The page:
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Medline ® Abstract for Reference 15

of 'Pathology, classification, and grading of neuroendocrine tumors arising in the digestive system'

Is the new classification of neuroendocrine pancreatic tumors of clinical help?
Schindl M, Kaczirek K, Kaserer K, Niederle B
World J Surg. 2000;24(11):1312.
A new concept of classifying neuroendocrine pancreatic tumors based on clinicopathologic patterns was summarized recently. To evaluate the clinical reliability and prognostic specificity of this classification system, 100 neuroendocrine pancreatic tumors were retrospectively categorized as "benign," "uncertain," and "malignant" based on tumor risk factors (size, local invasion and angioinvasion, cell atypia, metastases) and were followed for disease recurrence and progression. Altogether, 71 functioning tumors (insulinoma, gastrinoma, glucagonoma, enterochromaffin-like (ECL)oma, somatostatinoma) and 29 nonfunctioning neuroendocrine pancreatic tumors (NETs) were studied. NETs had an increased risk of malignancy (p<0.05). Tumor size, gross invasion, and metastases correlated significantly with tumor behavior and allowed us to distinguish between "benign" and "malignant" tumors. About 89% of the tumors<or = 20 mm were "benign," whereas 71%>20 mm were "malignant" (p<0.05). In patients with "benign" and "uncertain" neuroendocrine pancreatic tumors, neither recurrence nor progression of disease was seen. About 41% of the patients with "malignant" tumors died of the disease. The 5-year estimated cumulative survival of those with "benign" and "uncertain" tumors was 100% and 52 +/- 10% for those with "malignant" tumors (p<0.05). Histomorphologic details classifying the behavior of an "uncertain" tumor are known only after initial treatment and definitive histopathologic investigation. Thus this information is of limited clinical help for treatment strategies.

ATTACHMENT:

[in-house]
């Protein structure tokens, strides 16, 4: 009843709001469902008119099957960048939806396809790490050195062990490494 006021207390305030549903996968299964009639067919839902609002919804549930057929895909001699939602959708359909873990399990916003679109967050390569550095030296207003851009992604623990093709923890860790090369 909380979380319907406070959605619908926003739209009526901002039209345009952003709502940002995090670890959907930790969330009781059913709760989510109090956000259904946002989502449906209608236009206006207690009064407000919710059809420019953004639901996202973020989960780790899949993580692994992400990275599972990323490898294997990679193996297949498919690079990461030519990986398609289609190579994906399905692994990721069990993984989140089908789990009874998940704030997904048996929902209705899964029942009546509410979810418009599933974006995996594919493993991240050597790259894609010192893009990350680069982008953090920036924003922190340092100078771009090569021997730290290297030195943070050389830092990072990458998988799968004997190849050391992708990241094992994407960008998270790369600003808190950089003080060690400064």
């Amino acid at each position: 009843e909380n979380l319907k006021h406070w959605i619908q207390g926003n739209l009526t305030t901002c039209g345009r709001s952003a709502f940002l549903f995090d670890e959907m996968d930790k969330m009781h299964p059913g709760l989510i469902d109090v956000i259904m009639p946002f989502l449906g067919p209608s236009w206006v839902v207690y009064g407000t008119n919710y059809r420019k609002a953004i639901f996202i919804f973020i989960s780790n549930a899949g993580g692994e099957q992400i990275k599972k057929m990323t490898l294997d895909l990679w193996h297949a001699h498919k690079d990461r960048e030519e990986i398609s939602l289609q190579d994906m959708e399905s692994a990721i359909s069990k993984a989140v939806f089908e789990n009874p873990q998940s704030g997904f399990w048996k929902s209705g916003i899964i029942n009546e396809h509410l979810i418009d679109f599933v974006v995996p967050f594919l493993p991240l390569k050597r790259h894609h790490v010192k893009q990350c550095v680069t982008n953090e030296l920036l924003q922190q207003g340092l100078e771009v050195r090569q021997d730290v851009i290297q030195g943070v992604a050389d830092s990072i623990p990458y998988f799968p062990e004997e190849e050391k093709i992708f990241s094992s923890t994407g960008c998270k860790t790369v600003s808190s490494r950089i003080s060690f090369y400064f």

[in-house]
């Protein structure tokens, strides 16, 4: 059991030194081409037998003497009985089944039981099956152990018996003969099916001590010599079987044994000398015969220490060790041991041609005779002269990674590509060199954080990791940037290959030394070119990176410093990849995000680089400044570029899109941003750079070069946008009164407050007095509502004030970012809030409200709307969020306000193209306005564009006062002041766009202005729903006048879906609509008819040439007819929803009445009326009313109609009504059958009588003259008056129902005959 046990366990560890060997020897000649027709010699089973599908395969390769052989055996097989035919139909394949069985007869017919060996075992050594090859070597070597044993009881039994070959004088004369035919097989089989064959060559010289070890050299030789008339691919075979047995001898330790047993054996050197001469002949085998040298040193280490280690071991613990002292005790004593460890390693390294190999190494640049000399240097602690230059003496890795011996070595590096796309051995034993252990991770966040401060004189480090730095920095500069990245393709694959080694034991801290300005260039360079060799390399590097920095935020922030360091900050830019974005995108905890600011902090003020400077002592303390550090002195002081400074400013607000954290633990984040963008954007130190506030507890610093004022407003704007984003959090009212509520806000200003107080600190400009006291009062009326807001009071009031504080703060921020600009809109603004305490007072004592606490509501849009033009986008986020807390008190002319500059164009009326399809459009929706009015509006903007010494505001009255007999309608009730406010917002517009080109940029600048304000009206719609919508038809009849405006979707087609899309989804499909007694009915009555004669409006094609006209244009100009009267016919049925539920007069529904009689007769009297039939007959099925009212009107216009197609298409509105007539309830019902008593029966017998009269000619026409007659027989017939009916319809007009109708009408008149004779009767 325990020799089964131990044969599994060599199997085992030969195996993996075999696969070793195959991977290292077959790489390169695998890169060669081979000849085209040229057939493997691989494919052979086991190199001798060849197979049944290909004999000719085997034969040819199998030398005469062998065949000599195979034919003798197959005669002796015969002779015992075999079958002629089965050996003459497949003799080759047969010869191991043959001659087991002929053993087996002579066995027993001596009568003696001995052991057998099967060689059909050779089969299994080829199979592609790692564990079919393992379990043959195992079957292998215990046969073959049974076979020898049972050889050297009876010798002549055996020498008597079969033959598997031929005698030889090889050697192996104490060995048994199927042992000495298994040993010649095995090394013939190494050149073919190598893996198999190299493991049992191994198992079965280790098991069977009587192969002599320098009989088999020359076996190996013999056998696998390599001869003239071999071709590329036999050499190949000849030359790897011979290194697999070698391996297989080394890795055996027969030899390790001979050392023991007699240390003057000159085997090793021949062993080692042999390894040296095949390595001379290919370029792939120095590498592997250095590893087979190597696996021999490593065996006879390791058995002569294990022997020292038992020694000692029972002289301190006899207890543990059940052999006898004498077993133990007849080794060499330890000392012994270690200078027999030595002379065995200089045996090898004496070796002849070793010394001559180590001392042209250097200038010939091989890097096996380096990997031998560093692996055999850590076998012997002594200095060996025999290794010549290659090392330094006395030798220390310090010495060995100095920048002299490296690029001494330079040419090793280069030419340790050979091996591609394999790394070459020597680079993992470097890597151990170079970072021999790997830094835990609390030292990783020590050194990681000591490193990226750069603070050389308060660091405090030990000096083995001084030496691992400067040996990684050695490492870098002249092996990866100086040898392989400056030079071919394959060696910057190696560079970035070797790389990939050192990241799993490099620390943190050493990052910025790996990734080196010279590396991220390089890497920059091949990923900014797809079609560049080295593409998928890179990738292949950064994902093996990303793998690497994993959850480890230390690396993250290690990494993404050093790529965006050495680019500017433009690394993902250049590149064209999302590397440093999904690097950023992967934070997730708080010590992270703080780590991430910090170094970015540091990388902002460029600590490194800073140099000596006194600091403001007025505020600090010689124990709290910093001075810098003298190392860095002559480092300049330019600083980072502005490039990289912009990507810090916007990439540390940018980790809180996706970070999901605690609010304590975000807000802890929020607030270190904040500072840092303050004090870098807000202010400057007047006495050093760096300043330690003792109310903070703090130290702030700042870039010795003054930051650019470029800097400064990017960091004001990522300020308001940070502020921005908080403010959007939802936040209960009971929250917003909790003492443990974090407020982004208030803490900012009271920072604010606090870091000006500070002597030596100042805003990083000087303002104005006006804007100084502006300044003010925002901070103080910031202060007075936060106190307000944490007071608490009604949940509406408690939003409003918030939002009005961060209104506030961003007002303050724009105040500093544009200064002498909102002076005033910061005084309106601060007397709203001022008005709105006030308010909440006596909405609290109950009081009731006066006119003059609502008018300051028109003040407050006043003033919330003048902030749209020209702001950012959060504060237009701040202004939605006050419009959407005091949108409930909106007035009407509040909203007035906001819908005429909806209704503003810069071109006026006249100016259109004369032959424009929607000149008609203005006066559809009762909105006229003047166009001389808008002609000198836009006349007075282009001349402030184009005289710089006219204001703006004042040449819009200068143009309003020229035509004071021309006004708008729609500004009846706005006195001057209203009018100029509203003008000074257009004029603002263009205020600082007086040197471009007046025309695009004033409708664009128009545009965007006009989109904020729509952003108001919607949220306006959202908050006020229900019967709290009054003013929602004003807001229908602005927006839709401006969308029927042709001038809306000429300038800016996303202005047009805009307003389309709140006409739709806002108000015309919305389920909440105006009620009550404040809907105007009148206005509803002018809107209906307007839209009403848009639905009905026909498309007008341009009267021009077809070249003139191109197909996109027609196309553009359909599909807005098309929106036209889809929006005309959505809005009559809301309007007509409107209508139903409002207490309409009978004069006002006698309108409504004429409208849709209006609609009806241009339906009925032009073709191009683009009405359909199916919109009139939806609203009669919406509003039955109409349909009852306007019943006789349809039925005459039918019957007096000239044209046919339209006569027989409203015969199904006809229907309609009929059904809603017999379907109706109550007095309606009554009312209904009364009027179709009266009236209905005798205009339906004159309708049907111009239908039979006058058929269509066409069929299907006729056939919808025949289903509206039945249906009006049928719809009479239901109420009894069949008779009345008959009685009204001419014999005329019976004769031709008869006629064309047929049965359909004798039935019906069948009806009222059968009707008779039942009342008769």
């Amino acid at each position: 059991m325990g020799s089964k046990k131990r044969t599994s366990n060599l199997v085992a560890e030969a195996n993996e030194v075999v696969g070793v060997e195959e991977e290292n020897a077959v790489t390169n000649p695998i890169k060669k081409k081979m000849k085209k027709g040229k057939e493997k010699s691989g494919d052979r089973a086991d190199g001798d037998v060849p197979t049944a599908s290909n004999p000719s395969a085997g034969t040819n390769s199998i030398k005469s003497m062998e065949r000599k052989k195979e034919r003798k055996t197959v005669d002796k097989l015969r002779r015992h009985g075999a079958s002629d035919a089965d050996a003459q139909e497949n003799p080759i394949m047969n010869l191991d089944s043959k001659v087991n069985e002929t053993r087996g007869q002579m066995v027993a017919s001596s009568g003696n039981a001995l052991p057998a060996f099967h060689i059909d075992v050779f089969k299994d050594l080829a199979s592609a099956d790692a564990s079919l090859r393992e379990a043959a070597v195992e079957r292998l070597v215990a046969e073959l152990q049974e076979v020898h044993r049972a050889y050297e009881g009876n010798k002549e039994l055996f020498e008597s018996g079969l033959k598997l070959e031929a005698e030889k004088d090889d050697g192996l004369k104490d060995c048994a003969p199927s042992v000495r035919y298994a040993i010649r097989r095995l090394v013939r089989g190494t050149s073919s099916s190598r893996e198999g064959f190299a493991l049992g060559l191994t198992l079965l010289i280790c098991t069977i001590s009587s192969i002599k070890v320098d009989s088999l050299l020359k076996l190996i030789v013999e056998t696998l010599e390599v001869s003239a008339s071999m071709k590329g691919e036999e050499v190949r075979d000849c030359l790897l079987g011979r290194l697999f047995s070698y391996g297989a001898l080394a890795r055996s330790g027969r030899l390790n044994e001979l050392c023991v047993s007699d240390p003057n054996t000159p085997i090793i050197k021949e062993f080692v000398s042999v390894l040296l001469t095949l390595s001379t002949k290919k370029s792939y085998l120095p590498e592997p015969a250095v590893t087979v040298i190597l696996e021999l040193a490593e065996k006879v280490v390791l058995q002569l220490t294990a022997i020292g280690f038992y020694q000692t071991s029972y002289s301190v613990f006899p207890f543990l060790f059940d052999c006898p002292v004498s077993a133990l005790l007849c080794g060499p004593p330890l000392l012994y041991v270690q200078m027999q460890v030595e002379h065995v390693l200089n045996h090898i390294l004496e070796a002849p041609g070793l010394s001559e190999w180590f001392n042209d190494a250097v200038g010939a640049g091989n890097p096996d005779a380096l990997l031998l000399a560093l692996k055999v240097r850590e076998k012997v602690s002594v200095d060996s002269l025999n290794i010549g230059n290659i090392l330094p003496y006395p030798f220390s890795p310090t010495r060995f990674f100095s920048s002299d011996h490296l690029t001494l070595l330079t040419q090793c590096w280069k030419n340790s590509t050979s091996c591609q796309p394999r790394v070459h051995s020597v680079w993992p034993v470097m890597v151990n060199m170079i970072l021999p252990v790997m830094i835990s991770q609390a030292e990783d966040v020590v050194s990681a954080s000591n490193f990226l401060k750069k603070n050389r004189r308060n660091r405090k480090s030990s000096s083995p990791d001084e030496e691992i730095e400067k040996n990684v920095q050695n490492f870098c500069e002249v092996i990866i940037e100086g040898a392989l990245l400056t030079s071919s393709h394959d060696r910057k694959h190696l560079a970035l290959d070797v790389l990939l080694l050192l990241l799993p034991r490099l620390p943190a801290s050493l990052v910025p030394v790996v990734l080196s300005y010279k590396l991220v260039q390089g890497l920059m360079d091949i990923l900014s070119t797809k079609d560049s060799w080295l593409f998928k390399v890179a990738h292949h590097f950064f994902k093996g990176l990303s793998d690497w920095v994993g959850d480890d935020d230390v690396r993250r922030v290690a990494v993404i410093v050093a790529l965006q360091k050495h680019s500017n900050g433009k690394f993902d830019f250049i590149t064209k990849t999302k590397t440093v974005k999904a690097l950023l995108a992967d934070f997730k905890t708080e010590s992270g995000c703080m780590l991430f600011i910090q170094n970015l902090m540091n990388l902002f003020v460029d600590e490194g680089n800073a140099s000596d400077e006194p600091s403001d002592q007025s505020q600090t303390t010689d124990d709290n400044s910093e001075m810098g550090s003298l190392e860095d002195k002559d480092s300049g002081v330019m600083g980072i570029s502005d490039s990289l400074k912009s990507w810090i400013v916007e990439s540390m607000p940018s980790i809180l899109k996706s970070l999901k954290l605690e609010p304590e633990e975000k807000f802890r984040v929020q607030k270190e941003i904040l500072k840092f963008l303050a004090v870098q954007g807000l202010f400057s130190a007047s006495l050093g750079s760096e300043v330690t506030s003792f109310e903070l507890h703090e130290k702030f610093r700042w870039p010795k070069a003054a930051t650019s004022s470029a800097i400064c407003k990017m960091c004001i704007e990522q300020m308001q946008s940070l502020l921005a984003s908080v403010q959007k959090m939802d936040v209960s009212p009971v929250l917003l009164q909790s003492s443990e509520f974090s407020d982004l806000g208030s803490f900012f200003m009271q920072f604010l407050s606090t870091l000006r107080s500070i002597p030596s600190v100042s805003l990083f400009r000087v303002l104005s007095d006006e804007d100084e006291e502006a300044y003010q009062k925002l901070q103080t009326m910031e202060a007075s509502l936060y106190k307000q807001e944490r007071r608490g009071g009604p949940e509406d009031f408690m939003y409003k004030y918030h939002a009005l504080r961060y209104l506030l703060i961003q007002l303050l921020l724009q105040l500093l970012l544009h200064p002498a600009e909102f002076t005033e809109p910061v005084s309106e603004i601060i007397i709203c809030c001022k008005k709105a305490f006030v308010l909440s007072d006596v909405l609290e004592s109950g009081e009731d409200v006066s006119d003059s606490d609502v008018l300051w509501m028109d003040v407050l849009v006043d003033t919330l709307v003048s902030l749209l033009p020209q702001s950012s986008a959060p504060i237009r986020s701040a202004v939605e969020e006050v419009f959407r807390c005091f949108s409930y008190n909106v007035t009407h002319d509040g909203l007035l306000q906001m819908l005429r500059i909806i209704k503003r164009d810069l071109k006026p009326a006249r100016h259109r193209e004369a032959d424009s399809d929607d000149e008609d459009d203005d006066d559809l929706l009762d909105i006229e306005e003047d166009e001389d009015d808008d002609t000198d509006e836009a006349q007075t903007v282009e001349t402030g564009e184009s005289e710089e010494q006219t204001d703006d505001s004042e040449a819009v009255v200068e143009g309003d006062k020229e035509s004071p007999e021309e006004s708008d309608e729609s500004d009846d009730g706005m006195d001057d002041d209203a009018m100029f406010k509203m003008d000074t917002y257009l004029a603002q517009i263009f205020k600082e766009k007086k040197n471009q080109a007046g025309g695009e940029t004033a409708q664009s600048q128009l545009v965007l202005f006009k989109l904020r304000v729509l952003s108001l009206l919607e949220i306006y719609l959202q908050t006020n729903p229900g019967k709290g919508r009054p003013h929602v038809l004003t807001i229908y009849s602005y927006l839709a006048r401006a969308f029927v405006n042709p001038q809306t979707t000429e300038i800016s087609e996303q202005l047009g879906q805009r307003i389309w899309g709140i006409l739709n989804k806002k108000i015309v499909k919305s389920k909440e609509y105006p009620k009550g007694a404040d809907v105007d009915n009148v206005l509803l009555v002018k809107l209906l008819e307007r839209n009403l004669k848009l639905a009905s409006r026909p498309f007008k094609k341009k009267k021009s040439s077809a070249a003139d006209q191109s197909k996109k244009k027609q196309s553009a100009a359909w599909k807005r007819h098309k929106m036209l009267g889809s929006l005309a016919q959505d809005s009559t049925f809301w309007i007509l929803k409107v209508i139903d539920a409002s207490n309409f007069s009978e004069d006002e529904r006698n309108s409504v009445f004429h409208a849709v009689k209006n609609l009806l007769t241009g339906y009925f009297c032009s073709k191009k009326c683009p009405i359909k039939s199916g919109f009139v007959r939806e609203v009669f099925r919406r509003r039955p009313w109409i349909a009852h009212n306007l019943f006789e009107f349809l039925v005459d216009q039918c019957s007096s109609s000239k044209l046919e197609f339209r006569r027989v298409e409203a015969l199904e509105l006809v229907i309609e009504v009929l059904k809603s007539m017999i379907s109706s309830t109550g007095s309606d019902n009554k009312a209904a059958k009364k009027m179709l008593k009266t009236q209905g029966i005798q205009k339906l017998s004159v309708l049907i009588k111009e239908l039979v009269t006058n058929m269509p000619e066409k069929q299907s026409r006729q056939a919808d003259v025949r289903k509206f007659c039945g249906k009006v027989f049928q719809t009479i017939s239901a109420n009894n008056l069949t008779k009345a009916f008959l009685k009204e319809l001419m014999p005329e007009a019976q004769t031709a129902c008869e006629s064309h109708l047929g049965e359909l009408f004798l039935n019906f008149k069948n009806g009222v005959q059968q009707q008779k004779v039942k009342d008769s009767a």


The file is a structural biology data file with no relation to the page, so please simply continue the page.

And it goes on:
Department of Surgery, Division of General Surgery, Section of Endocrine Surgery, University of Vienna Medical School, Währinger Gürtel 18-20, A 1090 Vienna, Austria.